Highlighting the differences

The housing market across Europe varies greatly. While overseas specialists point to the differences in the growing Bulgarian, French and Spanish markets, there are also marked differences between the English and Scottish housing markets.

Improvements to the way in which houses are bought and sold are being sought by both the English and Scottish governments, according to a recent review of the market by the Council of Mortgage Lenders (CML). But while both governments are currently pursuing different methods of reform to tackle the issues surrounding the house buying process, mortgage lenders may find themselves having to adhere to two different sets of reforms.

Addressing the issues

In England and Wales, the government’s scaled-down plans for reform had originally intended to address the problems of gazumping, delays in the home buying process and the number of sales that collapse. In Scotland however, the onus is looking to address disrepair in the private housing stock, the commissioning of multiple surveys on the same property and the setting of low thresholds for bidding by sellers to try and drum up interest rates, which will undoubtedly have an impact on borrowers, lenders and brokers.

Home buying and selling in Scotland is a very different process to that of England and Wales, and in many ways, has been claimed to better manage the problems facing borrowers. For example, the blind bidding system in Scotland, coupled with the binding contract that ensues after an offer has been made and accepted, means the speed of the process and the chains of buyers and sellers have not raised the same concerns as they have in England. Indeed in the run up to the initial Home Information Pack (HIPs) plans, many people viewed this as a good model to follow.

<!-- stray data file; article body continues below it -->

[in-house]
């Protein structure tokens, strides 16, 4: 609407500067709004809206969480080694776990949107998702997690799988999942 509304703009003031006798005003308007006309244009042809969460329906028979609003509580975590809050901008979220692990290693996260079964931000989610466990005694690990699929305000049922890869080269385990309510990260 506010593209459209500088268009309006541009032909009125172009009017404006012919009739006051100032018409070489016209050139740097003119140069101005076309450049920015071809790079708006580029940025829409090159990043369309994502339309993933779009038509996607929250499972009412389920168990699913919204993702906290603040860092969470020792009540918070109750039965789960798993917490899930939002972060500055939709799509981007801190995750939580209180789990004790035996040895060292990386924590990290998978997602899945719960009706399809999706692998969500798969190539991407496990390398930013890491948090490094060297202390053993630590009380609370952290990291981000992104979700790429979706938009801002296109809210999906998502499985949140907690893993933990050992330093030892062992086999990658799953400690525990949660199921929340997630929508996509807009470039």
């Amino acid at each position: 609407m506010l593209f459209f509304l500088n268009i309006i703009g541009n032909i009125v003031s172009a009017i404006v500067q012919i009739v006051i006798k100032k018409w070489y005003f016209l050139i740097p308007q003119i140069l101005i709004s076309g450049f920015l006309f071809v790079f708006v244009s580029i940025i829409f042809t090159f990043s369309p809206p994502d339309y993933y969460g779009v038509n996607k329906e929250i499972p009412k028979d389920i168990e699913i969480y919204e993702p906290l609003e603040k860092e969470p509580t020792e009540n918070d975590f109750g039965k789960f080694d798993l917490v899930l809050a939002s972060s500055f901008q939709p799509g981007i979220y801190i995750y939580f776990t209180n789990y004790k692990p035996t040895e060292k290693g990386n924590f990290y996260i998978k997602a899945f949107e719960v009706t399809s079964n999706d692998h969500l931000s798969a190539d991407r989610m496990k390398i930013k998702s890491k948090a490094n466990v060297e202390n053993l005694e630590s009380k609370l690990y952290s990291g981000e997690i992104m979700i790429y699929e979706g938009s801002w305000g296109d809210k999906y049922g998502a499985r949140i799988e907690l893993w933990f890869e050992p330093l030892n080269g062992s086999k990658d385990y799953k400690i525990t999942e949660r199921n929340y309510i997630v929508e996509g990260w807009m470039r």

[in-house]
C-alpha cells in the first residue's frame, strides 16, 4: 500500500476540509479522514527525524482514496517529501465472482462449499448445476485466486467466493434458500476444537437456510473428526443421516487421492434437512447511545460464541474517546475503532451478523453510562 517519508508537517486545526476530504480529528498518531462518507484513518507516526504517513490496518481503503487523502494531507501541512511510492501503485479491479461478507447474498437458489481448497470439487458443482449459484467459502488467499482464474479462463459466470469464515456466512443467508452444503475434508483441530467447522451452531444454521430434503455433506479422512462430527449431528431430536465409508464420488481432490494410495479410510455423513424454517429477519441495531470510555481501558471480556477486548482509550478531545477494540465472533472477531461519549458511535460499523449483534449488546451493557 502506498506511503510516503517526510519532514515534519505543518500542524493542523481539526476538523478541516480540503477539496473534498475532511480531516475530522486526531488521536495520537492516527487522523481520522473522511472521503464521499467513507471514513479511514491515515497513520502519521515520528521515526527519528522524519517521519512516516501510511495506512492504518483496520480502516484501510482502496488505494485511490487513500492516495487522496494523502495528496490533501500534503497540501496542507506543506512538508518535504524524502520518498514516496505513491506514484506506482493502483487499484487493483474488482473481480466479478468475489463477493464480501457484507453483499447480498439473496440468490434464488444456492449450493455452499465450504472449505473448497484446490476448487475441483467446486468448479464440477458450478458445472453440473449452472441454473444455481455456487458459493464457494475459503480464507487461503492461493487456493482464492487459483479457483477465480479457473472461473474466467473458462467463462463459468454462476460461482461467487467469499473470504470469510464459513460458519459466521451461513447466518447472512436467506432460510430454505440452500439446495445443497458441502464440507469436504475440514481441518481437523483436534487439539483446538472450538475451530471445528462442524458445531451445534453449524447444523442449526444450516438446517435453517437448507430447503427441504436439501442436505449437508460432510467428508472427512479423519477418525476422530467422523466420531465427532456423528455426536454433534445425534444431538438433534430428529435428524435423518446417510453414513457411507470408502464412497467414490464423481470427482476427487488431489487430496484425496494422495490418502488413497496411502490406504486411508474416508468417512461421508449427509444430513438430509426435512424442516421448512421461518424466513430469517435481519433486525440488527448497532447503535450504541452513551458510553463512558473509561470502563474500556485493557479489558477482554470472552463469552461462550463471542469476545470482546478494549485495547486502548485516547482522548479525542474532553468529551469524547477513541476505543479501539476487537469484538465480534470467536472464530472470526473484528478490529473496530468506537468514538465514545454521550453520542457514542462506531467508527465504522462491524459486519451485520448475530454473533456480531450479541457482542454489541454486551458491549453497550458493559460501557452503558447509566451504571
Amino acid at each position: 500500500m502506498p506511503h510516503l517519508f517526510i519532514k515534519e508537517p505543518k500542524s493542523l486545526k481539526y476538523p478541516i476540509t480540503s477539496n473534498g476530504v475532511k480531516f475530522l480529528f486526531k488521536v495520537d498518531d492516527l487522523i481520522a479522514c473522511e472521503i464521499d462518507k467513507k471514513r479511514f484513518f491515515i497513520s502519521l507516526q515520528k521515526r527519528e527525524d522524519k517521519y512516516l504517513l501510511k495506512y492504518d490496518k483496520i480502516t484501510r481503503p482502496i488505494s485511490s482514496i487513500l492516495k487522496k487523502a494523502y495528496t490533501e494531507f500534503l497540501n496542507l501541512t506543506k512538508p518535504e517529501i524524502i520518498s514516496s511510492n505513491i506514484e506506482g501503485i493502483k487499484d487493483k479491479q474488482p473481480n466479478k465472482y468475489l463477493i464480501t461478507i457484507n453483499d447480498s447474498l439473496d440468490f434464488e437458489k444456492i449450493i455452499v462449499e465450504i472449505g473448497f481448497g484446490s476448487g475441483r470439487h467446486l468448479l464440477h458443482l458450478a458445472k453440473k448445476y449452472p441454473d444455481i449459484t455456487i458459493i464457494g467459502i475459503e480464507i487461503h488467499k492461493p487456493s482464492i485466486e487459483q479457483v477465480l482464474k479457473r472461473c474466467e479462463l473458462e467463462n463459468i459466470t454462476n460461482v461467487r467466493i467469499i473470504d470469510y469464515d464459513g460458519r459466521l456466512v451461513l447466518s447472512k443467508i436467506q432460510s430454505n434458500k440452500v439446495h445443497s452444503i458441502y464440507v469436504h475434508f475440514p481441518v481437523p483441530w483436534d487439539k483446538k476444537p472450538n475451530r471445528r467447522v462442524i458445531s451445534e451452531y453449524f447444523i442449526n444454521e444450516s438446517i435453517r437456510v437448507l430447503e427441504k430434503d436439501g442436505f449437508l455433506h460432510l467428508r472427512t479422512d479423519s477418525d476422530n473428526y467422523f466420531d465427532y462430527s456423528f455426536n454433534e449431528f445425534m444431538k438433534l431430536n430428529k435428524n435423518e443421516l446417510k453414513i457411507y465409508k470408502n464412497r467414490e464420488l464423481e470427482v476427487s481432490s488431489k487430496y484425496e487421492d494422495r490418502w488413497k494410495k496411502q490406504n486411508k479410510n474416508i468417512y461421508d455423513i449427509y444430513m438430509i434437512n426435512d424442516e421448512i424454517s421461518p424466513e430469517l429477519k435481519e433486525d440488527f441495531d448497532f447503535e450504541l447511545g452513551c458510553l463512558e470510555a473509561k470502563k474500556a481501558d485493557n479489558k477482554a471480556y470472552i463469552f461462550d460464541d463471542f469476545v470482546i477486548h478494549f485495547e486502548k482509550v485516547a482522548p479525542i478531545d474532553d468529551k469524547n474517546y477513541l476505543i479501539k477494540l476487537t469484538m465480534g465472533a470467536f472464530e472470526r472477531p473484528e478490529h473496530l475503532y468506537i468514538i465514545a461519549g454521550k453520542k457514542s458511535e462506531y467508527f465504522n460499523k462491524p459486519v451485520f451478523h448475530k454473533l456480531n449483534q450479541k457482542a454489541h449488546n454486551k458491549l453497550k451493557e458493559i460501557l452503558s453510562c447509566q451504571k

One of the key difference is the fact that the Scottish executive is proposing a combination of a single survey and a purchaser’s information pack (PIP). While the content of the survey has yet to be finalised, the aim of the reforms is that the seller will commission it with the liability of the surveyor passing to the buyer and lender when the property is sold.

A spokesperson for the CML said: “By and large, the Scottish executive appears to be taking a more pragmatic approach to reform than the measures proposed for England and Wales. Only time will tell if the systems proposed for England and Scotland are the right ones, and if they will address the problems associated with home buying in their respective countries.”

Key differences

While the objective of each government is to overhaul elements of the home buying process, there are a number of key differences. The first is that unlike the Home Condition Report (HCR) proposed for England and Wales, the single survey in Scotland is likely to contain a valuation. Scotland is also unlikely to create a single surveys database or have a home inspector regime as planned for England and Wales.

Jonathan Cornell, director at Hamptons International Mortgages said: “Scotland certainly has a more efficient system as it has one that negates gazumping, which means less wasted time, transactions and money. In England and Wales, what HIPs set out to do was tackle the issue of gazumping, but now it is unclear what exactly is going on with HIPs.”